Why I don't: I hate running. Can't stand it, and spending a couple years in a job where I was legally required to run most days of the week only intensified that. The forms of exercise I enjoy (swimming, hiking, kayaking, biking etc) require more money and time. Even making a couple yoga classes every week (a personal goal) has proven to be annoying
to fit into the schedule.

Conclusion: find what you actually like to do, make it a priority in your schedule, and do it. :) New Years is coming up for the resolution making types.

4. Develop practical, non-job related skills

Why I should: when your car/furnace/AC/etc breaks, would you rather pay the the eponymous sumdood $80 an hour plus %50 markup on parts to fix it, or would you rather DIY (the sweetest three letter acronym in the English language after EOS :D )? And those are just the beginning: from cooking to crocheting, you can never run out of things to learn how to do (or do better).

Why I don't: this one I actually have a decent excuse for. I spend a lot of my time learning this sort of stuff for my job. None-the-less, I could still do more to expand my horizons.

Conclusion: books, youtube videos, website tutorials, community classes; never has learning so many things been so cheap and so available. Hell, even MIT is putting their class material online free for anyone who wants to learn. Take advantage of it, and stop letting people take advantage of you.

Well folks there you have it. A little window into what I'm thinking, and maybe some motivation for you to do some of the stuff you've been wanting to but haven't gotten around to yet. Sorry, I know the last couple posts haven't been my normal smart-assery but I suppose I've had some serious things on my mind lately. I'll try to get back to the nonsensical humour soon. :) Please feel free to comment here or on Facebook and let me know the sort of thing you'd like to see here, or any particular topic you might enjoy hearing my take on. Lord knows I have enough opinions to go around...

Friday, November 6, 2009

Some news items of interest

Goldman Sachs predicts sharp increase in price of food and oil.

Stimulus creates 640,000ish jobs (yay!) at a cost of $320,000ish apiece. Can't wait for that legendary efficiency to be unleashed on health care.

Audio clip from the BBC about the possibility of rising inflation as the next crisis.

US housing "recovery" entering bubble territory.

Thursday, November 5, 2009

Historical snobbery, societal changes, and you

I've always been intrigued by history. Partly it's the ability to see "how we got here" and some of the underlying causes for the way the world is today. Partly it's the many fascinating characters that people all those dusty old history books. And partly it's to learn. It saddens me that the teaching of history has switched from "what are the lessons we can learn from the past" to "person X did Y on date Z." A part of the larger issue with modern schooling teaching you "what" to think, not "how" to think, but that's a different post...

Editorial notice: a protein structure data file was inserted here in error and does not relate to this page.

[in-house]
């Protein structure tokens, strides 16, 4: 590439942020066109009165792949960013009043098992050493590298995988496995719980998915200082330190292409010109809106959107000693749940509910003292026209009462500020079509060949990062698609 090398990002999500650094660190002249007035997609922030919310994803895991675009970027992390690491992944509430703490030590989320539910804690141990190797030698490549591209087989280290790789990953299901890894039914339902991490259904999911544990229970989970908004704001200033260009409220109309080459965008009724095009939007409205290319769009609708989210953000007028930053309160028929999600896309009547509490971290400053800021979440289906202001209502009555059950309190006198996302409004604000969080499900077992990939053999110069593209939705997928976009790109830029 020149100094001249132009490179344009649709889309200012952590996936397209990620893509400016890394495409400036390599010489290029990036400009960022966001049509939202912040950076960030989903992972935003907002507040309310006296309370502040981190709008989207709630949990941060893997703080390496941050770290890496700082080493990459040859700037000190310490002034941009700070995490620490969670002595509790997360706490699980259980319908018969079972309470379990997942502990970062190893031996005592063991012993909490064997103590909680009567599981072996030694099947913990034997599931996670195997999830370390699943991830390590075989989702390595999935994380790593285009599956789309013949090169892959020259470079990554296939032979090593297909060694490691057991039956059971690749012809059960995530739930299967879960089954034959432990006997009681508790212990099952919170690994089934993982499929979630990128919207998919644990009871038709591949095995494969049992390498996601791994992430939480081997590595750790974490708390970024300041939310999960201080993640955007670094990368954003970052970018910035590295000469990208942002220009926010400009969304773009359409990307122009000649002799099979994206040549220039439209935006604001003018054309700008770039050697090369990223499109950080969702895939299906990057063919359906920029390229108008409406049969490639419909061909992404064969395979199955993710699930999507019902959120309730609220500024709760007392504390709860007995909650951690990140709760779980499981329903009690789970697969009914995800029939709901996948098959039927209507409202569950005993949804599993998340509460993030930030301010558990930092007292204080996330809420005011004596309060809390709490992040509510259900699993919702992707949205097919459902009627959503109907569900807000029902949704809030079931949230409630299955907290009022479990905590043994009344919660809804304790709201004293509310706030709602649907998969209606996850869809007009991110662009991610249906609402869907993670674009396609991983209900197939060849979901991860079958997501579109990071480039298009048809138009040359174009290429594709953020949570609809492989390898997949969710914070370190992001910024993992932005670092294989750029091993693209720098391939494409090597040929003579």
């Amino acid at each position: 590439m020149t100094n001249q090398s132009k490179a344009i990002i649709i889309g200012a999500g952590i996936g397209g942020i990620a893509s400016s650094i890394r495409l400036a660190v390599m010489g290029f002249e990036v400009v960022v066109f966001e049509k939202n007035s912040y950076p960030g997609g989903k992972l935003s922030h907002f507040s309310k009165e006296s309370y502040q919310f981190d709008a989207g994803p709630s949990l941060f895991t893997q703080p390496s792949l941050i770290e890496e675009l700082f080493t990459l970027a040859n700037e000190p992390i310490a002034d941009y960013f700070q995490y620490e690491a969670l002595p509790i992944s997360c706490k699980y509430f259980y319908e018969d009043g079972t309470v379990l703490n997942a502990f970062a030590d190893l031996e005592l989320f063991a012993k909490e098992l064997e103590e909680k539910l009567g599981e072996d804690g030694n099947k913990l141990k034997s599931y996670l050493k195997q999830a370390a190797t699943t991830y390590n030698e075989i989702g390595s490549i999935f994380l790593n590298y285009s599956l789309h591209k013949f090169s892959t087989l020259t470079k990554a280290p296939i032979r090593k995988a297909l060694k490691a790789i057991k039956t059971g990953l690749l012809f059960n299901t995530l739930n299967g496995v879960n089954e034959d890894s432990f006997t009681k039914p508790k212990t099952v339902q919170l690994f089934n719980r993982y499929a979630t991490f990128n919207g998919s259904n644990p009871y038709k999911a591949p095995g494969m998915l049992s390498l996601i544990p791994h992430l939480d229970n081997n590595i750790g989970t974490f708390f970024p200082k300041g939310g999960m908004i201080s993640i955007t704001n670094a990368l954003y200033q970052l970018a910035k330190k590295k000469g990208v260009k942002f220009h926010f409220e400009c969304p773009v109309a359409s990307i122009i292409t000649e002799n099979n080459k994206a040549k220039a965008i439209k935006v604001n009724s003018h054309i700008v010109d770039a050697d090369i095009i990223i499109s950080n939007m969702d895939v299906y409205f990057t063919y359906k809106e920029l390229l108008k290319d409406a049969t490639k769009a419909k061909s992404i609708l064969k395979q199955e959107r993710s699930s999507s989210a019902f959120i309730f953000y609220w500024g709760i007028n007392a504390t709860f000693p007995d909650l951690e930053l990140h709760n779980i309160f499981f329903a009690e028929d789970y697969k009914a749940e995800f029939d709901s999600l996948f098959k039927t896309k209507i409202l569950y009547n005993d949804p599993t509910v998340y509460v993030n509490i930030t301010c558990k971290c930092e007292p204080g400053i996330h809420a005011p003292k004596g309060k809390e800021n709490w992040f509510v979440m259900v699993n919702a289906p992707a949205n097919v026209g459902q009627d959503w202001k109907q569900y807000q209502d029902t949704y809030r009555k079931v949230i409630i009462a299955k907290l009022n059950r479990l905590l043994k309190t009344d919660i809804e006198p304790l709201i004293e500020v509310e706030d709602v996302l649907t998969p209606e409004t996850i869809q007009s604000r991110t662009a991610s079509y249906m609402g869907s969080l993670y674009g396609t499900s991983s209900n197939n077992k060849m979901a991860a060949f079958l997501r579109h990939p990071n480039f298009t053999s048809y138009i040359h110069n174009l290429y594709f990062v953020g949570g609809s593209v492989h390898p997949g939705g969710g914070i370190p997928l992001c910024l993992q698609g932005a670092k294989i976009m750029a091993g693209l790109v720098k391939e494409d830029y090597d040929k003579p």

Especially interesting to me are the ways civilizations (Imperial Rome, Mayans, the Anasazi) and countries (Weimar Republic, Peronist Argentina, Zimbabwe) fail from within. The one question I always have about these situations is: did they see it coming? I'm going to go ahead and just make all the history majors cry here by over simplifying and say "Generally, no." Most people are not willing to consider that their personal world could change drastically and irrevocably. How much more reluctant are they to consider that their society as a whole could come crashing down...

This brings me to historical snobbery, another favorite subject of mine. Modern people (especially in America) tend to look at everyone who lived before [/random date generally around 100 years ago] as some type of hopelessly foolish and naive rubes. It's inconceivable to many that anyone who lived their entire life without electricity could have any wisdom or knowledge to impart. I mean, they didn't even have, like, cars and ipods and stuff. Of course they couldn't see it coming, they worshipped gods that sound like a bad soap opera! To us advanced modern people looking back it's obvious...

So how does this apply to us? Society in modern America is a hugely complex and interrelated system. ~1-2% of the population produces the food for the entire country. The bulk of the food most people eat comes from hundreds (if not thousands) of miles away. The water we drink and use for sanitation comes from many miles away, and depends on stable electrical power being delivered to the pumps at the central water plant. Being able to get to the store to purchase this food requires open, passable roads. The goods getting to the stores depends on those same roads, and about a dozen steps in the oil extraction/refining/shipping process. All of these processes depend on enough people being healthy and willing to go in to work. Any disruption in any point of this chain brings all the others to a screeching halt. Most large cities have 2-3 days worth of food available, total. When the electricity goes out, the water stops. No food or water for more than a few days will cause societal disruption.